Robin Hood

Week 9: Medieval Heroes - Assignments - Reading - Resources - Images


Robin Hood and Sir Guy (Ballad 118)

Reading time: (3 minutes)

Now see how the ballad presents this story, going back and forth between the two different strands of the story.

When shawes beene sheene, and shradds full fayre,
And leeves both large and longe,
It is merry, walking in the fayre forrest,
To heare the small birds songe.

shaws = woods
sheene = bright
shradds = coppices

The woodweele sang, and wold not cease,
Amongst the leaves a lyne.
"And it is by two wight yeomen,
By deare God, that I meane.

woodweele = oriole
lyne = lime tree
wight = strong

Me thought they did mee beate and binde,
And tooke my bow mee froe;
If I bee Robin a-live in this lande,
I'le be wrocken on both them towe."

mee froe = from me
wrocken = avenged
towe = two

"Sweavens are swift, master," quoth John,
"As the wind that blowes o'er a hill;
For if itt be never soe lowde this night,
To-morrow it may be still."

sweavens = dreams

"Buske yee, bowne yee, my merry men all,
For John shall goe with mee;
For I'le goe seeke yond wight yeomen
In greenwood where the bee."

buske yee =
get dressed
bowne yee = get ready
the = they

The cast on their gowne of greene,
A shooting gone are they,
Untill they came to the merry greenwood,
Where they had gladdest bee;

There were the ware of [a] wight yeoman,
His body leaned to a tree.

A sword and a dagger he wore by his side,
Had beene many a mans bane,
And he was cladd in his capull-hyde,
Topp, and tayle, and mayne.

capull-hyde = horsehide

"Stand you still, master," quoth Litle John,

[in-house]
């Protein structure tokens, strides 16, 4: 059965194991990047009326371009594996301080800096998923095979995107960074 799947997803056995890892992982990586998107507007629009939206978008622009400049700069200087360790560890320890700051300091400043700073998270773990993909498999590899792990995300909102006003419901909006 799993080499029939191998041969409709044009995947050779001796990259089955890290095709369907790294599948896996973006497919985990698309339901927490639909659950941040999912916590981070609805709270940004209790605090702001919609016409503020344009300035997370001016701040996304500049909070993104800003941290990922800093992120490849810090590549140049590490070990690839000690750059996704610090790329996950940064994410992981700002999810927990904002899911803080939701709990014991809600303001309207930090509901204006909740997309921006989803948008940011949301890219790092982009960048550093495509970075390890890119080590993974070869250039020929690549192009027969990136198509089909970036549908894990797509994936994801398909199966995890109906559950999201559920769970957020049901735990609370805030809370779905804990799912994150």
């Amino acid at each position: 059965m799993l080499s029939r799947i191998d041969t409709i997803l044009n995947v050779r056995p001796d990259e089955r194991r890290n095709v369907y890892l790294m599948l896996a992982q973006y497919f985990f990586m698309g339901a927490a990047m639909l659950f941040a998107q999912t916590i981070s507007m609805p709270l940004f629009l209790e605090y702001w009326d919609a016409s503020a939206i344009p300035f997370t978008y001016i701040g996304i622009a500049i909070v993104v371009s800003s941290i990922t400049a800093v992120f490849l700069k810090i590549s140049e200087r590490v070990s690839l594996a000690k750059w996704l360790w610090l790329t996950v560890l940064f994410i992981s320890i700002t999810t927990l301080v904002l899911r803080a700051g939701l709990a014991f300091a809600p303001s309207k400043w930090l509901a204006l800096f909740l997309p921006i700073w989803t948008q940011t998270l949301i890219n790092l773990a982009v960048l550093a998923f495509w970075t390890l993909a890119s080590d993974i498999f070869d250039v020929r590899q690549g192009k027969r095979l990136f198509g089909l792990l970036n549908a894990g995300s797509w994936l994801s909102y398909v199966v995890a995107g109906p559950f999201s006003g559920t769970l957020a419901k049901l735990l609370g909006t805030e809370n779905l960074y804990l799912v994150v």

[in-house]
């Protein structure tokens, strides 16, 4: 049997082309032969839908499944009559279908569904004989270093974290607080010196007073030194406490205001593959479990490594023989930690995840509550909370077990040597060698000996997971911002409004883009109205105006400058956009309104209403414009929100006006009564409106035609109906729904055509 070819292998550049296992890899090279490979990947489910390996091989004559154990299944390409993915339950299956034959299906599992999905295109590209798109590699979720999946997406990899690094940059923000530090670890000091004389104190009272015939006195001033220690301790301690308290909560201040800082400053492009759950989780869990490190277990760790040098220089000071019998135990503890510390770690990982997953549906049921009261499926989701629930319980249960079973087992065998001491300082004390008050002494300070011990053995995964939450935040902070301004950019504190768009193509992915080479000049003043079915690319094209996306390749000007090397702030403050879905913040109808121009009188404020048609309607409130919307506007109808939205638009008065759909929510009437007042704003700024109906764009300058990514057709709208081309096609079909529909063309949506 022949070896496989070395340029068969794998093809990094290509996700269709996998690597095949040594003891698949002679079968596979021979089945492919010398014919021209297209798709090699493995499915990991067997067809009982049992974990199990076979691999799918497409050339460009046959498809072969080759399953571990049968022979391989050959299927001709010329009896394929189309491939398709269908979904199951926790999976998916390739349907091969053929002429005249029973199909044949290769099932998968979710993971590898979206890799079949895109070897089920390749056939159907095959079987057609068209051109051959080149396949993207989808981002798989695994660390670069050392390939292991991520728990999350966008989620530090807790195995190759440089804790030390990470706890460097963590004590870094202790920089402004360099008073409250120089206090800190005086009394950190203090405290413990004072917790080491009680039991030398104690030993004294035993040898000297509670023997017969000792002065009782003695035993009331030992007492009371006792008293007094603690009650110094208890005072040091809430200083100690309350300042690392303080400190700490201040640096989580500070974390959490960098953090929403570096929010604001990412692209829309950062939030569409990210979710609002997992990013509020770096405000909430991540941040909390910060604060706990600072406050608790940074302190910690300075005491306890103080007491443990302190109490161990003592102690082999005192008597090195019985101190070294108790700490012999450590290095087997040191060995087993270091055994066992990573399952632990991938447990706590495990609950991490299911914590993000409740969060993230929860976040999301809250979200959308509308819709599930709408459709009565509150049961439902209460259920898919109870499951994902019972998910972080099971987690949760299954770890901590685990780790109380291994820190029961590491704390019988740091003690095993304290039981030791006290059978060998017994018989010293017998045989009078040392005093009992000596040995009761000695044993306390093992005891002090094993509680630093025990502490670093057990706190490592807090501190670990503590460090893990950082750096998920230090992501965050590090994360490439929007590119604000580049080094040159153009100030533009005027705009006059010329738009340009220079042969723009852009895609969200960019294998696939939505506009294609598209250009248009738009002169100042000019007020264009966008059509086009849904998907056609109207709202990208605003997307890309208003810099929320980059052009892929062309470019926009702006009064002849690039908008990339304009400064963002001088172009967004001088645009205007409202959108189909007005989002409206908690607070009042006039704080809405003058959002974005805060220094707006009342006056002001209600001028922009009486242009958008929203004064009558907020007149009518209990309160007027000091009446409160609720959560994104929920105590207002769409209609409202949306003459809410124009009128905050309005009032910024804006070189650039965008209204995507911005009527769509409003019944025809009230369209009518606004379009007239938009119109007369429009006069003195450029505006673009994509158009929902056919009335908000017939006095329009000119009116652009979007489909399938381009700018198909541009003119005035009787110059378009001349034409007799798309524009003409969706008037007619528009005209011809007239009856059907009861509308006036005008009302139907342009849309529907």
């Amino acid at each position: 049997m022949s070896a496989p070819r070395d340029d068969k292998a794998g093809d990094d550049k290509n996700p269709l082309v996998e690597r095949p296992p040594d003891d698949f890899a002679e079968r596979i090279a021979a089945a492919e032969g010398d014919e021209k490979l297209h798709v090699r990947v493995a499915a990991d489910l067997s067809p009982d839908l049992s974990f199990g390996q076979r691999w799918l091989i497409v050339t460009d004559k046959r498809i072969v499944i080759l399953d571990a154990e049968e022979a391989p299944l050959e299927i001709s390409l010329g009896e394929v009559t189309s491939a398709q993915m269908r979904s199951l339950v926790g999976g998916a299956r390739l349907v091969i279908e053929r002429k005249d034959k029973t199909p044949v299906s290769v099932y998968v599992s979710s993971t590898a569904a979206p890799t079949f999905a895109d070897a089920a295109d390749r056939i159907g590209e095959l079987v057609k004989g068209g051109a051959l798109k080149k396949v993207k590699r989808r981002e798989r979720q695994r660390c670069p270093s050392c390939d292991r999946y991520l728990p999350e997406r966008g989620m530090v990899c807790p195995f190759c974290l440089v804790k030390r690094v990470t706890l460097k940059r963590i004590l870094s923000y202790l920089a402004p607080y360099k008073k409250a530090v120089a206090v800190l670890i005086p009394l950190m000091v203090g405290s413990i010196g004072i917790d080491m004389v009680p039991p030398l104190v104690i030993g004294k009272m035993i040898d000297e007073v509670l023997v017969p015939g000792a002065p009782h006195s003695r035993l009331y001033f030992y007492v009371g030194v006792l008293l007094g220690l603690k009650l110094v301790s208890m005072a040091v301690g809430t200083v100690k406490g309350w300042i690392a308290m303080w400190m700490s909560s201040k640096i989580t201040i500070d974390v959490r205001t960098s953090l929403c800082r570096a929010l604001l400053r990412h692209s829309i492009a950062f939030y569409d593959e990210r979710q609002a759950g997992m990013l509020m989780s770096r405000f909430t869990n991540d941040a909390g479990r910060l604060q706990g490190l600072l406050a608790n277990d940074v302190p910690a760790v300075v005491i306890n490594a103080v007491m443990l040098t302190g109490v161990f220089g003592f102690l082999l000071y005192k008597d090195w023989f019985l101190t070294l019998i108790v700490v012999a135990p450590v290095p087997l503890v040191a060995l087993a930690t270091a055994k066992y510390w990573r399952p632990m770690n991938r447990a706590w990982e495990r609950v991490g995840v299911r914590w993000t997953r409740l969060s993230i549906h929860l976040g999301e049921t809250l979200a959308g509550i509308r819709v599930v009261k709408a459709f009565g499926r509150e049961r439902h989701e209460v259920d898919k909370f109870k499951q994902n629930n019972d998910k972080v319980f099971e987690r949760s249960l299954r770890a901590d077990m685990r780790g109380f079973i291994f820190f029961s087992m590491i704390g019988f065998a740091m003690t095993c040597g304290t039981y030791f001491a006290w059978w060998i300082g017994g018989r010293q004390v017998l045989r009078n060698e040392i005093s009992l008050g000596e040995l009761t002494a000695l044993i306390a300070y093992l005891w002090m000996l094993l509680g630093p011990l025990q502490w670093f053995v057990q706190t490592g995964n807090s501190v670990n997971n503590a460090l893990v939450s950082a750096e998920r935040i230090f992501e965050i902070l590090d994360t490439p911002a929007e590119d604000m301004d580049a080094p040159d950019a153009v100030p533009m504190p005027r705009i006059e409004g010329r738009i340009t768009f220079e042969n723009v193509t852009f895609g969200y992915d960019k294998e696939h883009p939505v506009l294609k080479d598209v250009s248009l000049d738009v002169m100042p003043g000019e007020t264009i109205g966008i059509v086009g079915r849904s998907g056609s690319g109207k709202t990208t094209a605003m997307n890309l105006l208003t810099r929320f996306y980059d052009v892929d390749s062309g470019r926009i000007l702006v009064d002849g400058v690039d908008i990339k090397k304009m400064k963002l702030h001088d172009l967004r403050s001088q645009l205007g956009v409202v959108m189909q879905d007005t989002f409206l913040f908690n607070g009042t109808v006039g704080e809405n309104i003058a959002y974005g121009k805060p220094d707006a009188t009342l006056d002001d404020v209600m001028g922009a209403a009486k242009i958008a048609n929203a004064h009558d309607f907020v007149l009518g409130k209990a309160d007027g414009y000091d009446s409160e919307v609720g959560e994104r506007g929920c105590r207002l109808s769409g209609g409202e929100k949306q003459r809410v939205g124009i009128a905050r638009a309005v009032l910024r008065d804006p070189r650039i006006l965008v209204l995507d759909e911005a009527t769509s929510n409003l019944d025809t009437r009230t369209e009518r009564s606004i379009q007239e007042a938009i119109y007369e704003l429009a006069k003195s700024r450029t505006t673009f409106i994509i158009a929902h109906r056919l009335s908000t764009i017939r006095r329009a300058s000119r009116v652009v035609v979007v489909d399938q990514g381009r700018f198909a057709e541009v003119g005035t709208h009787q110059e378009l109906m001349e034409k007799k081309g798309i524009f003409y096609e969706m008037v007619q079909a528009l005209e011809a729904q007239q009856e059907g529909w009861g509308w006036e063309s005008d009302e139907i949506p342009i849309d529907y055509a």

"Under this trusty tree,
And I will goe to yond wight yeomen,
To know his meaning trulye.'

trusty tree =
trysting tree

"A, John, by me thou sets noe store,
And that's a farley thinge;
How offt send I my men beffore,
And tarry my-selfe behinde?

farley = amazing

"It is noe cunning a knave to ken,
And a man but heare him speake;
And itt were not for bursting of my bowe,
John, I wold thy head breake"

 
But often words they breeden bale,
That parted Robin and John;
John is gone to Barnesdale,
The gates he knowes eche one.
gates = ways

Questions. Make sure you can answer these questions about what you just read:

  • what did Robin see in his dream? why did Little John urge him to ignore the dream?
  • what was the man in the forest wearing? what kind of weapons did he carry?
  • why did Robin and John quarrel with one another? where did Little John go?

Source: Francis James Child, The English and Scottish Popular Ballads (1882-1898). Weblink. There are additional notes online by Stephen Knight and Thomas H. Ohlgren: weblink.


Modern Languages / Anthropology 3043: Folklore & Mythology. Laura Gibbs, Ph.D. This work is licensed under a Creative Commons License. You must give the original author credit. You may not use this work for commercial purposes. If you alter, transform, or build upon this work, you may distribute the resulting work only under a license identical to this one.
Page last updated: October 9, 2004 12:52 PM